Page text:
Are We Victims or Creators?

In light of the event of a number of individuals, at home and abroad, being absolved of taking another person’s life on the basis of ‘temporary insanity’, it appears to me that an essential question that needs consideration is a person a victim or a creator?

Certainly, to date, medicine, behavioural and cognitive psychology, psychiatry, psychoanalysis and educational psychology have considered the person to be a ‘victim of diseases’, ‘conditioned by his environment’, ‘at the mercy of biological or chemical imbalances’, ‘at the beck and call of his unconscious mind’ and ‘a victim of biological syndromes’ respectively.  As a result of these viewpoints what has been rolled out, particularly over the last l00 years, is a huge industry of ‘control’ therapies, drug therapies and interpretation therapies.  None of these approaches asks the person how he views his illness or depression or violence or learning difficulty.  No meaning is attached to any of the physical, psychological or social symptoms that the distressed individual manifests.  The person’s symptoms are treated as a random happening with no connection to his or her life story and the aim is to prescribe ways of reducing or eliminating the troubling and troublesome symptoms (with the exception of psychoanalysis, which, nevertheless, is prescriptive in its interpretation).  The person is rarely involved in the design of the therapeutic programme other than having to be convinced that he should do as he is told and take the medicine and treatment regime prescribed.  The questioning of healthcare professionals is usually not encouraged and is sometimes unsafe for the client.

What is often not appreciated is that the blaming of aggression, violence, murder, rape, depression, delusions, hallucinations and bi-polar depression on hypothetical biological conditions such as mental illness or the results of conditioning or inaccessible unconscious forces does nothing to empower the individuals afflicted.  On the contrary, it reinforces their victim status and offers no hope for the understanding and the resolution of their major life difficulties.  Neither does it offer any reassurance or safety to those who are under threat from what can be highly threatening behaviour.  Both the individual himself or herself and others remain at risk.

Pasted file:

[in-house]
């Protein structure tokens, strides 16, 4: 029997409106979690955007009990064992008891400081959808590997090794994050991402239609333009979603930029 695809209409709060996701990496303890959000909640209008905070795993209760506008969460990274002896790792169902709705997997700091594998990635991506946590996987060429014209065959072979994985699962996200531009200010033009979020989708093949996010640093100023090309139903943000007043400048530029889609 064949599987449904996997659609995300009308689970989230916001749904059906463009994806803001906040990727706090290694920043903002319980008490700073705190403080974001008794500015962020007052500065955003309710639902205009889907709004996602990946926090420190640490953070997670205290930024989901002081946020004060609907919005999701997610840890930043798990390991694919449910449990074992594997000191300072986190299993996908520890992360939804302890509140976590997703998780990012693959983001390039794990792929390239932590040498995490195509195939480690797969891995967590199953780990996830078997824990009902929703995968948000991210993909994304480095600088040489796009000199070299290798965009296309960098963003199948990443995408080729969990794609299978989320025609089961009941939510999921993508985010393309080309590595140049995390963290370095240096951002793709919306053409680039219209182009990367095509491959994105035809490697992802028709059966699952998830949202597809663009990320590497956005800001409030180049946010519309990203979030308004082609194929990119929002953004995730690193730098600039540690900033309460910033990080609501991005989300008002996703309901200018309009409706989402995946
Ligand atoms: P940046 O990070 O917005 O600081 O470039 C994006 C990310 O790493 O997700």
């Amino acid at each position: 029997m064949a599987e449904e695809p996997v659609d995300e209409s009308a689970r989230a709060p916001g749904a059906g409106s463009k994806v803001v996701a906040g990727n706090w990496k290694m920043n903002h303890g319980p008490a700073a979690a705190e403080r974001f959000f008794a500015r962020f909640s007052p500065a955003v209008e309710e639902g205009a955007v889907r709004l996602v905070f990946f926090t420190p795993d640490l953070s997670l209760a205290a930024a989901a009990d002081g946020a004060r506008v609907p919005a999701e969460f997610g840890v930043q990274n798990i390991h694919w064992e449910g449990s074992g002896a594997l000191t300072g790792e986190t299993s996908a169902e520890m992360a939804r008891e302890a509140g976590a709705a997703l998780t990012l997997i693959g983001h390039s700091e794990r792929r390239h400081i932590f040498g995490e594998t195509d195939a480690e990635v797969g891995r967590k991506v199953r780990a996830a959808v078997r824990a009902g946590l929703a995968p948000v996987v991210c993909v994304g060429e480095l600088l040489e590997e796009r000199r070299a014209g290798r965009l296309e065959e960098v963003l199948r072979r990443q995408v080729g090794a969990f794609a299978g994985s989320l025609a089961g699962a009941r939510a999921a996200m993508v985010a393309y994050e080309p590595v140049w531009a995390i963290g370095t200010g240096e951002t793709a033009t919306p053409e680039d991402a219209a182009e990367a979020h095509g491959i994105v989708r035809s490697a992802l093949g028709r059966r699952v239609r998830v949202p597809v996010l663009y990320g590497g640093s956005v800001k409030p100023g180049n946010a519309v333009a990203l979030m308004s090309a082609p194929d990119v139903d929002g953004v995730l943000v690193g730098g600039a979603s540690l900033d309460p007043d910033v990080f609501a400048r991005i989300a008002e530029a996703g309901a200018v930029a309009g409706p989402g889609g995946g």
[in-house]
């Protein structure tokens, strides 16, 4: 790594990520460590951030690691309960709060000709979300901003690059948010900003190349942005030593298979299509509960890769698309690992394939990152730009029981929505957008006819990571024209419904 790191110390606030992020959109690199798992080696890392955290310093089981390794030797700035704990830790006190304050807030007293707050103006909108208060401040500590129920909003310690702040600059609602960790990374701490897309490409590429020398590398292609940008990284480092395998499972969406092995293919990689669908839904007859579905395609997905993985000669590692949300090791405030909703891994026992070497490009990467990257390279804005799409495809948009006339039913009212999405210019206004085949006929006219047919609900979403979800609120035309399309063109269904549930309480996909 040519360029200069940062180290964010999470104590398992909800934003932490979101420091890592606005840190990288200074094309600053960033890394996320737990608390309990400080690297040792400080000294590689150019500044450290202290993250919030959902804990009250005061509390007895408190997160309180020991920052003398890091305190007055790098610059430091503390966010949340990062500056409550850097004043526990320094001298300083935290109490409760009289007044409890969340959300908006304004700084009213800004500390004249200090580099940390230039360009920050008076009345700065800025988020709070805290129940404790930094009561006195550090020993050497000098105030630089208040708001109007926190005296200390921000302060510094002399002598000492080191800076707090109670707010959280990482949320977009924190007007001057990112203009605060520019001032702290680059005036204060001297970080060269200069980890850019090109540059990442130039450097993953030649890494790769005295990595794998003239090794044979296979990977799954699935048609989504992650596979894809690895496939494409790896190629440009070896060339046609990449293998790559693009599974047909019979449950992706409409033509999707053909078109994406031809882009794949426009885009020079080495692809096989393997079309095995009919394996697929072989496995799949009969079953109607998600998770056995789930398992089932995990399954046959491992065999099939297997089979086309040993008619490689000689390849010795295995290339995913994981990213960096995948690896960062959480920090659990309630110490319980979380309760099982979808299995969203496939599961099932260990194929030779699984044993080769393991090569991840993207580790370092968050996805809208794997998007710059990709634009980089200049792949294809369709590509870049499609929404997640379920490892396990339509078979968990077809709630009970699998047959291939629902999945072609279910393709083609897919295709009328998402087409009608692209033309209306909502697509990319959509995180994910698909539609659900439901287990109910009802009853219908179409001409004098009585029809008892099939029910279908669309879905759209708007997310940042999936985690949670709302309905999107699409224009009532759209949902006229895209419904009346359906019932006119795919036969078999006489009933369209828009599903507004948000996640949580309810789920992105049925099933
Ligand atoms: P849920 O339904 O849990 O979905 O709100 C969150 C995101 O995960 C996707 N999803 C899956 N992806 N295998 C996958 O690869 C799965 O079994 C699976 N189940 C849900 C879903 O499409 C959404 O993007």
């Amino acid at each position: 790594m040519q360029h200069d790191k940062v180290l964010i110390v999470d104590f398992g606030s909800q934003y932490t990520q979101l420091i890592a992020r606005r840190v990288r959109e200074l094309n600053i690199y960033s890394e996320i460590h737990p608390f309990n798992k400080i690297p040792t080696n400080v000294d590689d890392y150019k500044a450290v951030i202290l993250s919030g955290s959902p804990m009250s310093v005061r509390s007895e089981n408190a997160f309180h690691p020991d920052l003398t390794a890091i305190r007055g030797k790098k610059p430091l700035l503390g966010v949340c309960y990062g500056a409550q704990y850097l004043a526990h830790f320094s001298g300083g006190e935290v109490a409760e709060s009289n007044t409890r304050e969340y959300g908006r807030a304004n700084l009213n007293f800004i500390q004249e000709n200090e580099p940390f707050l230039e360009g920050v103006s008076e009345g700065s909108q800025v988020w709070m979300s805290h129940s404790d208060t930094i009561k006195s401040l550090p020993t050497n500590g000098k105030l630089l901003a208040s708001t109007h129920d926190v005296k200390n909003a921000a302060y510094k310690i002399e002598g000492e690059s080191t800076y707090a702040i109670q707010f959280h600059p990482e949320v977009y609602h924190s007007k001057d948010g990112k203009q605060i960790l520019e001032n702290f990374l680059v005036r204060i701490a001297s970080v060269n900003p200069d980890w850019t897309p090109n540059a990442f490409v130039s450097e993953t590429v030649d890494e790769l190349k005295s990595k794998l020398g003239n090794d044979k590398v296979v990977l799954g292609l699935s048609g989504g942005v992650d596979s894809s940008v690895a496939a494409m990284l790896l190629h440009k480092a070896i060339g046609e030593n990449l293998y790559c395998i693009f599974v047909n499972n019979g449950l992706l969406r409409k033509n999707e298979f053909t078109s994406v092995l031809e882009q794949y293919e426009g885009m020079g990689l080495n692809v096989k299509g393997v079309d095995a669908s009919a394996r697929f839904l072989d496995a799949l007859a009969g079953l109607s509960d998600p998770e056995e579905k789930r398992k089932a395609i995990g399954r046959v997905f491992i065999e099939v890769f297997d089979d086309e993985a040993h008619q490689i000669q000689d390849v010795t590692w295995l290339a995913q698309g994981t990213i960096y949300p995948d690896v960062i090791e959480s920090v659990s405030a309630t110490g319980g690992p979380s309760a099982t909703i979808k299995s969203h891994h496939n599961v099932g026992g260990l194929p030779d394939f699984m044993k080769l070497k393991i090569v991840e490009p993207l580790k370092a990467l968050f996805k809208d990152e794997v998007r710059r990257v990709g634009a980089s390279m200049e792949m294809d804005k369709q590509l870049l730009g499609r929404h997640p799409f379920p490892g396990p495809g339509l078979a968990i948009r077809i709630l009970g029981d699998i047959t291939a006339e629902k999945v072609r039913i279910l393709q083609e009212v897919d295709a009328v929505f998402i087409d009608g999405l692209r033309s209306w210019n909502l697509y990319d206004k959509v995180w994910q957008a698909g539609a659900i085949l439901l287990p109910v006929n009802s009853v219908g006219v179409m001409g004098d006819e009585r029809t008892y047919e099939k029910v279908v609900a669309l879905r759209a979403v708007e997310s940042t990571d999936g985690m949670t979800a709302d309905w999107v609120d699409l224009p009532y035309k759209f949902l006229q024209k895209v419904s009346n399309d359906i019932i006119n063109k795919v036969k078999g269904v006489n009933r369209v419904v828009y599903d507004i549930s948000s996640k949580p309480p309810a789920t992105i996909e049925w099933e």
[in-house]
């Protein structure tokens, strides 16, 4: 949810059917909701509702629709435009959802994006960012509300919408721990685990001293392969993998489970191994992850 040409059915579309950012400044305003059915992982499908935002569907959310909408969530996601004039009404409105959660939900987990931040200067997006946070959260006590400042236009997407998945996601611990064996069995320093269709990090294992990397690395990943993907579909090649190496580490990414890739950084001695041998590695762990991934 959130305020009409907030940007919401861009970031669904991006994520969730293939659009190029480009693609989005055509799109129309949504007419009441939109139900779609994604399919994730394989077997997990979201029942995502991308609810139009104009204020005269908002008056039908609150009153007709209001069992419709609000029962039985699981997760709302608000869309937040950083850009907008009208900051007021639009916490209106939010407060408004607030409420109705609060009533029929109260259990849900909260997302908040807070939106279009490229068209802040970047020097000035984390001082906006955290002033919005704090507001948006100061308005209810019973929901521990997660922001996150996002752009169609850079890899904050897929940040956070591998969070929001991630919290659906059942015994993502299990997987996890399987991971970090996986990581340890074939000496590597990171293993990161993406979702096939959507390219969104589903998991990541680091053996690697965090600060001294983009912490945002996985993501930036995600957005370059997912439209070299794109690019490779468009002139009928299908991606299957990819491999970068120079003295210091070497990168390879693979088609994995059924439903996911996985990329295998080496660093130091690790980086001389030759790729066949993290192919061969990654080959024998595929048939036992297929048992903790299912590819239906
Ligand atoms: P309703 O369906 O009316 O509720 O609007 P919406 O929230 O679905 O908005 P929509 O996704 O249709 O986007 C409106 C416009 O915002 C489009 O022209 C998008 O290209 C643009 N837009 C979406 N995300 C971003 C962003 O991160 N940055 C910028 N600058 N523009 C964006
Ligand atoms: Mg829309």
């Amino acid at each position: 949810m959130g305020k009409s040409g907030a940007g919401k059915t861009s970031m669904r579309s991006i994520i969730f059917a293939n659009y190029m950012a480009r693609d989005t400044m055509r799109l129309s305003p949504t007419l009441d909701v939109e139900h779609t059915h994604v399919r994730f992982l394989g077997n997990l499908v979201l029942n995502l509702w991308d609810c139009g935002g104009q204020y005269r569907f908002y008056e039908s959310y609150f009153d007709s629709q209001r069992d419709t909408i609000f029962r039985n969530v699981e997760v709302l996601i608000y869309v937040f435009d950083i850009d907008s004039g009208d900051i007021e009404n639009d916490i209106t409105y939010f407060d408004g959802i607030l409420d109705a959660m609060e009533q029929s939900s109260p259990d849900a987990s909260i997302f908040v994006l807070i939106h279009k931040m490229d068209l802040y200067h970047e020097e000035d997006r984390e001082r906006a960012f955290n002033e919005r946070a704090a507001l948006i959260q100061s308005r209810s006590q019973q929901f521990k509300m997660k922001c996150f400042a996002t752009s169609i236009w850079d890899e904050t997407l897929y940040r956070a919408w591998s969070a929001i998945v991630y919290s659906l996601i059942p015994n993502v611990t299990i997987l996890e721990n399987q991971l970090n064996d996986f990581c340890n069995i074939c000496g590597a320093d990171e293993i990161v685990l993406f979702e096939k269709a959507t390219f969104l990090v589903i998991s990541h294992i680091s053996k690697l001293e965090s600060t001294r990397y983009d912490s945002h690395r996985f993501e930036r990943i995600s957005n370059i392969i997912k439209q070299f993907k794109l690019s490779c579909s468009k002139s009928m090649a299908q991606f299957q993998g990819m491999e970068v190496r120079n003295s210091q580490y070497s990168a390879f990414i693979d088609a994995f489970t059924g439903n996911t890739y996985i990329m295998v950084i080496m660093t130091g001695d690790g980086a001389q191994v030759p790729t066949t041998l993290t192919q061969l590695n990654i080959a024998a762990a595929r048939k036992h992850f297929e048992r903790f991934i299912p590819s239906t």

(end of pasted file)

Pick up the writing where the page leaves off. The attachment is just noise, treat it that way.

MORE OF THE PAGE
Certainly, psychoanalysis understands that the defensive actions are formed at a subconscious level (for good reasons, because it would be too unbearable and painful to consciously live with the devastating experience of harsh abandonment in early childhood).  However, what psychoanalysis has not appreciated is that whether or not defensive actions are formed at a subconscious or conscious level, these are created by the person himself or herself and, ultimately, each person is responsible for their actions.  The task of the professional helper is to bring the unresolved conflicts to consciousness so that the person can actively understand and take responsibility for the traumas they have experienced and the effects of their reactions on themselves and others. 

The greater the abandonment an individual experiences the more powerful are the subconscious defences created.  These creations are there to reduce further experiences of harsh rejection and to alert others who are in a position to see, hear and do, to see the sad realities of the troubled individual’s life.  These defensive creations can be of an ‘acting-out’ or an ‘acting-in’ nature.  Examples of the former are verbal aggression, physical violence, destructiveness of property, murder; examples of the latter are self-criticism, sacrificing oneself for the sake of others, self-harming, starving oneself, addictions to alcohol or drugs and suicide).

It never ceases to amaze me that when a country like the USA developed the most terrifying weapons of mass destruction and, ironically, blocks other countries developing such weapons and are the only country that has used such weapons, that the International Community did not label such behaviour as ‘temporary insanity’.  The reality is that as a society (a collective of individuals) America is like an individual who is deeply insecure and feels extremely threatened and becomes paranoid with regard to the adverse actions of other States.  America has gone from ‘Reds under the bed’ to ‘Arabs under the bed’ and something needs to happen for America to take responsibility for its vulnerability and consequent defensive creations.  If this is true for a country it is equally true for individuals who resort to terrifying defensive behaviours either towards themselves or others or both.  Everybody is under threat when human insecurities either at an individual or mass level are not resolved.  Telling people that they were ‘temporarily insane’ does nothing to further that maturing process.

Dr. Tony Humphreys practices clinical psychology and has written several books including The Power of ‘Negative’ Thinking.